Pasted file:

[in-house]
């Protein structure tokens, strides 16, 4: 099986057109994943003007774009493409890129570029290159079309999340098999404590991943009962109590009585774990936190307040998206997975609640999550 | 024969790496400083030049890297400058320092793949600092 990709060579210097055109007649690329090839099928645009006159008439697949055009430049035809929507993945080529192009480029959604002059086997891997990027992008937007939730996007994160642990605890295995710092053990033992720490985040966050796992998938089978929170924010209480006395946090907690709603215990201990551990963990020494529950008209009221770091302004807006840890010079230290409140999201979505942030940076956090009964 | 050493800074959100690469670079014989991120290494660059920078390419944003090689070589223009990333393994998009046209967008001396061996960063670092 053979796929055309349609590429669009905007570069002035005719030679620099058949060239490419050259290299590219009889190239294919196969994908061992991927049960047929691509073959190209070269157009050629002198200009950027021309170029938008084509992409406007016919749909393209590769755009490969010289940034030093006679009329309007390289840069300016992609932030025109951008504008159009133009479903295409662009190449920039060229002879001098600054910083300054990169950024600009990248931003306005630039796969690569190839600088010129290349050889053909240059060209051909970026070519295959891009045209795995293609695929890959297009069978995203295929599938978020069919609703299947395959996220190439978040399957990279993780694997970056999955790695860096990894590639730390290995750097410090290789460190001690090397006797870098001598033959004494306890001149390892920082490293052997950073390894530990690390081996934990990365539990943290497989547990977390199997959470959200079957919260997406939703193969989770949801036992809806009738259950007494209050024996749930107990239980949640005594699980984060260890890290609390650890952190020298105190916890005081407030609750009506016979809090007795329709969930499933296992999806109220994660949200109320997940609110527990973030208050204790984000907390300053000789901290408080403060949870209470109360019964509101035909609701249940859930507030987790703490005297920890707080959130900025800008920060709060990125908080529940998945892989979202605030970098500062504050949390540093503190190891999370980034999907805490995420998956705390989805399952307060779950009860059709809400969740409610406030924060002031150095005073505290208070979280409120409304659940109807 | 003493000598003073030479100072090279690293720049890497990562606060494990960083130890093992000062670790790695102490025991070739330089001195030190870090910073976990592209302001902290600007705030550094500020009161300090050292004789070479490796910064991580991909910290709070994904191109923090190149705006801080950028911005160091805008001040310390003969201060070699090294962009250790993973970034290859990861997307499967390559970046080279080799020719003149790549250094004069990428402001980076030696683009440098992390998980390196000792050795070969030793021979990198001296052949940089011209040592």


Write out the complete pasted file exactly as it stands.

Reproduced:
[in-house]
């Protein structure tokens, strides 16, 4: 099986057109994943003007774009493409890129570029290159079309999340098999404590991943009962109590009585774990936190307040998206997975609640999550 | 024969790496400083030049890297400058320092793949600092 990709060579210097055109007649690329090839099928645009006159008439697949055009430049035809929507993945080529192009480029959604002059086997891997990027992008937007939730996007994160642990605890295995710092053990033992720490985040966050796992998938089978929170924010209480006395946090907690709603215990201990551990963990020494529950008209009221770091302004807006840890010079230290409140999201979505942030940076956090009964 | 050493800074959100690469670079014989991120290494660059920078390419944003090689070589223009990333393994998009046209967008001396061996960063670092 053979796929055309349609590429669009905007570069002035005719030679620099058949060239490419050259290299590219009889190239294919196969994908061992991927049960047929691509073959190209070269157009050629002198200009950027021309170029938008084509992409406007016919749909393209590769755009490969010289940034030093006679009329309007390289840069300016992609932030025109951008504008159009133009479903295409662009190449920039060229002879001098600054910083300054990169950024600009990248931003306005630039796969690569190839600088010129290349050889053909240059060209051909970026070519295959891009045209795995293609695929890959297009069978995203295929599938978020069919609703299947395959996220190439978040399957990279993780694997970056999955790695860096990894590639730390290995750097410090290789460190001690090397006797870098001598033959004494306890001149390892920082490293052997950073390894530990690390081996934990990365539990943290497989547990977390199997959470959200079957919260997406939703193969989770949801036992809806009738259950007494209050024996749930107990239980949640005594699980984060260890890290609390650890952190020298105190916890005081407030609750009506016979809090007795329709969930499933296992999806109220994660949200109320997940609110527990973030208050204790984000907390300053000789901290408080403060949870209470109360019964509101035909609701249940859930507030987790703490005297920890707080959130900025800008920060709060990125908080529940998945892989979202605030970098500062504050949390540093503190190891999370980034999907805490995420998956705390989805399952307060779950009860059709809400969740409610406030924060002031150095005073505290208070979280409120409304659940109807 | 003493000598003073030479100072090279690293720049890497990562606060494990960083130890093992000062670790790695102490025991070739330089001195030190870090910073976990592209302001902290600007705030550094500020009161300090050292004789070479490796910064991580991909910290709070994904191109923090190149705006801080950028911005160091805008001040310390003969201060070699090294962009250790993973970034290859990861997307499967390559970046080279080799020719003149790549250094004069990428402001980076030696683009440098992390998980390196000792050795070969030793021979990198001296052949940089011209040592």